Frisbee throwing friends. And their Bear Box.

I park my car, jump out with my camera, and say hello.  “Hi, I’m Kelly.  I’m writing a blog about cool travelers, can I take your picture for it?”  Soon enough we are drinking beers, swapping travel stories, playing Catchphrase, and pondering life philosophies.  These guys have been best friends since they were Freshman in college, and they keep in touch by camping for a week every year.  They do it properly too- intense hikes, tasty dinners, cold beers, and Smore’s (an American camping staple).

Cool Travelers.

As we chat, hang out, and eat dinner, Ranger Mike pays us a little visit.  He gave us a quick lecture about bears and food coolers: If they are empty you can leave them outside of the bear box, so long as you keep the lid open.  “Bears are pretty smart,” he says.  “If they can see there’s nothing in it, they’ll leave it alone.  But if the lid is closed, they get curious.”  I look around at all the bear boxes and think how cool it is to be spending the night where the Bears like to sleep.

Ranger Mike from Germany.

It’s pretty dark, and the beers have been flowing.  The energy of the campsite is pure and vibrant.  On my way back from the bathroom I wandered around a little bit.  (p.s. nice work Yosemite, a very clean and practical loo.)  I came across a lively group of 8 playing “Apples to Apples.”  Cool people alert!  They spend a Friday night drinking beers and playing board games in Yosemite.  So I went over and said hello to my new friends.  We had a very funny 10 minute conversation.

Cool Travelers.

Heading back to the campfire, the boys take me to a meadow they had discovered earlier that day.  To reach it, we have to walk across a creek on a fallen tree- an obstacle that is much more difficult in the dark and after a few bud lights.  But 5 for 5 we all make it, and when we reach the meadow I gasp.  Holy stars.  Thousands of them, impressively shiny, but dim compared to la luna.  The moon was about 3/4 full but she gave off so much light that I could see my new friends’ faces completely.  We sat in a circle laughing and philosophizing, laying back every once and awhile to be in awe.  What a great night.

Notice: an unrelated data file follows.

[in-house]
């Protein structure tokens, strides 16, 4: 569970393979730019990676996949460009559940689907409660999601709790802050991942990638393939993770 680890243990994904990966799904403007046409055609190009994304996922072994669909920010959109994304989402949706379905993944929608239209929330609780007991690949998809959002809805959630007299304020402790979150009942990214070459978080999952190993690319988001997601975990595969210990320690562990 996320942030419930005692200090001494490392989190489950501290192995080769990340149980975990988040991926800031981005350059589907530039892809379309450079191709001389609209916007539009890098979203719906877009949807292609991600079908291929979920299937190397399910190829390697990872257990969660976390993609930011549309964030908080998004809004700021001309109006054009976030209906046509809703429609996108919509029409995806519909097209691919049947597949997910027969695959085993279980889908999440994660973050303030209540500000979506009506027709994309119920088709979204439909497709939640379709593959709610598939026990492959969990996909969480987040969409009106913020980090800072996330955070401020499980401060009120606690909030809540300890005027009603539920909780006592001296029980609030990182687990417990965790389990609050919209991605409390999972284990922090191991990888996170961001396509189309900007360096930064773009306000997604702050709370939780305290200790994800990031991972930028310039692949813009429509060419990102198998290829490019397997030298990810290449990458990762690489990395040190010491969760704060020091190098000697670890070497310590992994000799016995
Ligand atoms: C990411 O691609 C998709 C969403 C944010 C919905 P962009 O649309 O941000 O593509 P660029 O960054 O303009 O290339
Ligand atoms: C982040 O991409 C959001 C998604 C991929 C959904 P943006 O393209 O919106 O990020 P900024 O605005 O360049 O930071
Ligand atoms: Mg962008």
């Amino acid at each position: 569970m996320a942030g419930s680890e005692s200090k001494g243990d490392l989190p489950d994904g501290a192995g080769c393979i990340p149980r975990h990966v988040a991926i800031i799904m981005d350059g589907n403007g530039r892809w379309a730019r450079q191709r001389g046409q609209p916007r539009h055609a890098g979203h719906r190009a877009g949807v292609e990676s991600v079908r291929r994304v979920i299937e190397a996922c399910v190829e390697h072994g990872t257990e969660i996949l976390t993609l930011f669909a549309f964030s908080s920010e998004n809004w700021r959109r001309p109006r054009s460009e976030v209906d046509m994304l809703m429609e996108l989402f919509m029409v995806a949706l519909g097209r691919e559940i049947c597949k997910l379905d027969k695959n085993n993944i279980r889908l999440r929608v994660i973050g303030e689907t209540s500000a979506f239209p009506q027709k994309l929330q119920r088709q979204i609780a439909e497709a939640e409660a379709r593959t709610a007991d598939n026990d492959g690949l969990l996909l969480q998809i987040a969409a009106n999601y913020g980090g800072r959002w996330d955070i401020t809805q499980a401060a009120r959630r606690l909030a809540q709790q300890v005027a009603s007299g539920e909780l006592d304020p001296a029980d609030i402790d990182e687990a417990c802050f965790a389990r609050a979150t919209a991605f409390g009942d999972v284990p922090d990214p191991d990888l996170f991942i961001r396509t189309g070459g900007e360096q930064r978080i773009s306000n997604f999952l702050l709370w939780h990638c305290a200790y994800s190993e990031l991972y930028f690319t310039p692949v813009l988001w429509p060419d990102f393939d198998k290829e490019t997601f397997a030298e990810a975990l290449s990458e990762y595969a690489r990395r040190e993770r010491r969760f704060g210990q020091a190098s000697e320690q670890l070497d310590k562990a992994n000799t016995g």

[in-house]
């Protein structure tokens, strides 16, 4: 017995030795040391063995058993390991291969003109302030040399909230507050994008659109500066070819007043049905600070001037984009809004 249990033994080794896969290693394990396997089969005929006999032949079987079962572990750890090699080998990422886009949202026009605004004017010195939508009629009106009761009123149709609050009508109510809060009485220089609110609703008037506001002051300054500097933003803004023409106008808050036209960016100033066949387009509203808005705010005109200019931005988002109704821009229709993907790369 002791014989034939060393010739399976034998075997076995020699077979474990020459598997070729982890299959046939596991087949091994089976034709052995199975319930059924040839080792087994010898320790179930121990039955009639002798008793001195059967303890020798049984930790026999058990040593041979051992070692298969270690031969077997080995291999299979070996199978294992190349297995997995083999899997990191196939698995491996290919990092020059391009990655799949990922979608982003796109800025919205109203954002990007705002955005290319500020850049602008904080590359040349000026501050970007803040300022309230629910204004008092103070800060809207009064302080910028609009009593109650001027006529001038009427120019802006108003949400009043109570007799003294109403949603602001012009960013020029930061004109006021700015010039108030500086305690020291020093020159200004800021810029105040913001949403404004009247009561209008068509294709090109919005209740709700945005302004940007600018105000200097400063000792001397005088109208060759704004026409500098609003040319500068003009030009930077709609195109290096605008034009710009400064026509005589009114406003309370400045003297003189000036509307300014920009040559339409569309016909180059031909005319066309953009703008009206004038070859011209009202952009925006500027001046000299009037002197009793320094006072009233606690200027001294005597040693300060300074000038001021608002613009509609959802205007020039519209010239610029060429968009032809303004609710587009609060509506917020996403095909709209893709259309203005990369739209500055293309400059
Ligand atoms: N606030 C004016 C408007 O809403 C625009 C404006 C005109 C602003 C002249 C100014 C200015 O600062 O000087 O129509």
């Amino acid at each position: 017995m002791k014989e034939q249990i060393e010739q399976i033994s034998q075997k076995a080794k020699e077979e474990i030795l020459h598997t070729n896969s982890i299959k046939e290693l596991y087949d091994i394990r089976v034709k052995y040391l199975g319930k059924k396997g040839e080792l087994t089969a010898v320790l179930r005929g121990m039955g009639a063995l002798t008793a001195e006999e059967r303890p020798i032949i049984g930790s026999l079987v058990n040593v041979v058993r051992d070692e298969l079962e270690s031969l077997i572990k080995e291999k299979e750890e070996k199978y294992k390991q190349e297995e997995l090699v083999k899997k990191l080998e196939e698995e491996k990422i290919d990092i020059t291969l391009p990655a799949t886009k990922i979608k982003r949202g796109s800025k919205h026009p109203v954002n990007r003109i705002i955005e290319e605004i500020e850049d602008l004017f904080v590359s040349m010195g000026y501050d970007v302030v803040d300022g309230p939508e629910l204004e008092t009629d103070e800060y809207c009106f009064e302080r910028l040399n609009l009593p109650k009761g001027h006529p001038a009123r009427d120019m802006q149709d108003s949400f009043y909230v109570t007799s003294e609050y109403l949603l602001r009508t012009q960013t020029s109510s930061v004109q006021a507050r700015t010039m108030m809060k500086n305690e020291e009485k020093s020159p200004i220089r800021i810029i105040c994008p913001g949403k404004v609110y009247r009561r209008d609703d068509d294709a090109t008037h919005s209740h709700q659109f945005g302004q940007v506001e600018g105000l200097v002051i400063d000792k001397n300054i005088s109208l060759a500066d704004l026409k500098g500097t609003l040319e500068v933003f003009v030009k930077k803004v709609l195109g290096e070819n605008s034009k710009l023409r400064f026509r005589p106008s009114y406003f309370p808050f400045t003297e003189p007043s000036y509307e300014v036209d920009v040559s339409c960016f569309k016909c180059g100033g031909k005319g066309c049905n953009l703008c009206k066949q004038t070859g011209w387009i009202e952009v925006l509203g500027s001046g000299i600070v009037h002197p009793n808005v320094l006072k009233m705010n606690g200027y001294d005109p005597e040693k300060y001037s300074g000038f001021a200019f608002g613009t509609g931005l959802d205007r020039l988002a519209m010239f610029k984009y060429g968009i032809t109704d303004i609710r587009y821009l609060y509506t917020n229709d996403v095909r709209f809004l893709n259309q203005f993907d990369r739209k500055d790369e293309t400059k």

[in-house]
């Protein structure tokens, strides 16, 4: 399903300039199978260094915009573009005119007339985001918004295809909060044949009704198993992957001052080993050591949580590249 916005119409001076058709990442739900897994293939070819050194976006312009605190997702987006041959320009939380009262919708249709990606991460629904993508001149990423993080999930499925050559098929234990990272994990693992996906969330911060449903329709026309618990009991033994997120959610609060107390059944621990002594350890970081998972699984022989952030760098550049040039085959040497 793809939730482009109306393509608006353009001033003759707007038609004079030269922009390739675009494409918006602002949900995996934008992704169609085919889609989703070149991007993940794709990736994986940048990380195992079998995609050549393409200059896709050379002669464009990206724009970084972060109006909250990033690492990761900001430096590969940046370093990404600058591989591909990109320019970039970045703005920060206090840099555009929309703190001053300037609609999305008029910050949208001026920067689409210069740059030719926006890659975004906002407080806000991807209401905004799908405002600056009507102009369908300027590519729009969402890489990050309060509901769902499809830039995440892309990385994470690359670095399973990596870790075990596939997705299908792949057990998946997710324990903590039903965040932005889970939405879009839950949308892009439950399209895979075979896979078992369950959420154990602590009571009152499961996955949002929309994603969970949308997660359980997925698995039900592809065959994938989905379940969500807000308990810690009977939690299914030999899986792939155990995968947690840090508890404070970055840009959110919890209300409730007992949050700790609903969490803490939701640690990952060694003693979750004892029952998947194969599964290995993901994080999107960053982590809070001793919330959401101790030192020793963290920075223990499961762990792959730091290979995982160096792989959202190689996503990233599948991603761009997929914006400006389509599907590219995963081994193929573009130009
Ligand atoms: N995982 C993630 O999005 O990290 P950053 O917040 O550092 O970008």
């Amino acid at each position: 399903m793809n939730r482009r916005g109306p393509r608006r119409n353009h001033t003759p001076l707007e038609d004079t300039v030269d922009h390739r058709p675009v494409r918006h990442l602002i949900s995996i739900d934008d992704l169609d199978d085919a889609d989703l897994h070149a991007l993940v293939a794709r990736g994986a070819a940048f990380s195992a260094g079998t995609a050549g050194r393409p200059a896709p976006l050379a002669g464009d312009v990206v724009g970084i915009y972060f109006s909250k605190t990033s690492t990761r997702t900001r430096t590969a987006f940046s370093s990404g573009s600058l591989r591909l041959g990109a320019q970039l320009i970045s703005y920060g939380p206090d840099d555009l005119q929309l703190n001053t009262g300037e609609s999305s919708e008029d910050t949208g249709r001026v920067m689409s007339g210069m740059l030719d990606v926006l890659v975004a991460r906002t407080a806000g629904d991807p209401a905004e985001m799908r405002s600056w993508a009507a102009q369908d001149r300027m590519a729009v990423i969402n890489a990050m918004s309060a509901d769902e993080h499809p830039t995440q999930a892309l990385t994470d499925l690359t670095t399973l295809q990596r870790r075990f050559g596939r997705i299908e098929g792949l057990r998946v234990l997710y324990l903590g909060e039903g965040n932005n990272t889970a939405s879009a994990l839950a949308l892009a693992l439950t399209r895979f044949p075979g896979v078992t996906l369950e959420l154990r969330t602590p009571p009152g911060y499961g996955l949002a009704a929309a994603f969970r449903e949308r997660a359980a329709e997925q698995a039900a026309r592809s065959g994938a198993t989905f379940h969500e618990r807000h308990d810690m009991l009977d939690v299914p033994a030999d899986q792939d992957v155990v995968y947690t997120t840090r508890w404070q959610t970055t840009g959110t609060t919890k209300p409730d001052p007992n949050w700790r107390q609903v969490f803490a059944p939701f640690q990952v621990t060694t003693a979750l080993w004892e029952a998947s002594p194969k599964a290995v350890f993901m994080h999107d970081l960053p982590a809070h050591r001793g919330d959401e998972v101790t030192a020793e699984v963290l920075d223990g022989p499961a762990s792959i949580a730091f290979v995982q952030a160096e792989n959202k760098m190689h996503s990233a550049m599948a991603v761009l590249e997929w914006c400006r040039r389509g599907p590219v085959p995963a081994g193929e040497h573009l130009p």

I wake up with the Sun, which is early this time of year in Yosemite.  Spending the morning in a place feels like this feels like a step closer to heaven.  Or Pandora.

Yosemite at 6.30am. That's a professional photographer getting set up.

I take a few hours slowly cruising through the park, stopping here and there to take a photo.  Light happy music and generous morning sun make this drive more like a meditation.  I say goodbye for now, thank Yosemite for her unabashed beauty, and exit the park.

I will conquer you, Half Dome. 8836 ft, 2693m

My first trip was intended to be a short one, just to get acquainted.  I learned about 3 hikes that sound like an amazing experience; Half Dome, Yosemite Falls, and the Mist Trails.  Consider all three of you on my to-do list.

Trout fishing in the rivers on the Valley floor is supposed to be spectacular during the right time of year.  I also heard of some intense rock climbing spots, and if you bring binoculars, you can watch climbers tackle the steep cliff faces. Add wildflowers, bird watching, and of course, bear spotting, and this amazing place will satisfy any type of traveler.  For the weary camper, they have accommodations that are basic, but dramatically overpriced.  Don’t forget reservations whether you’re in a bed or a tent.  Although you may luck out and snag a cancellation, if you’re with a group or a family, better safe than sorry.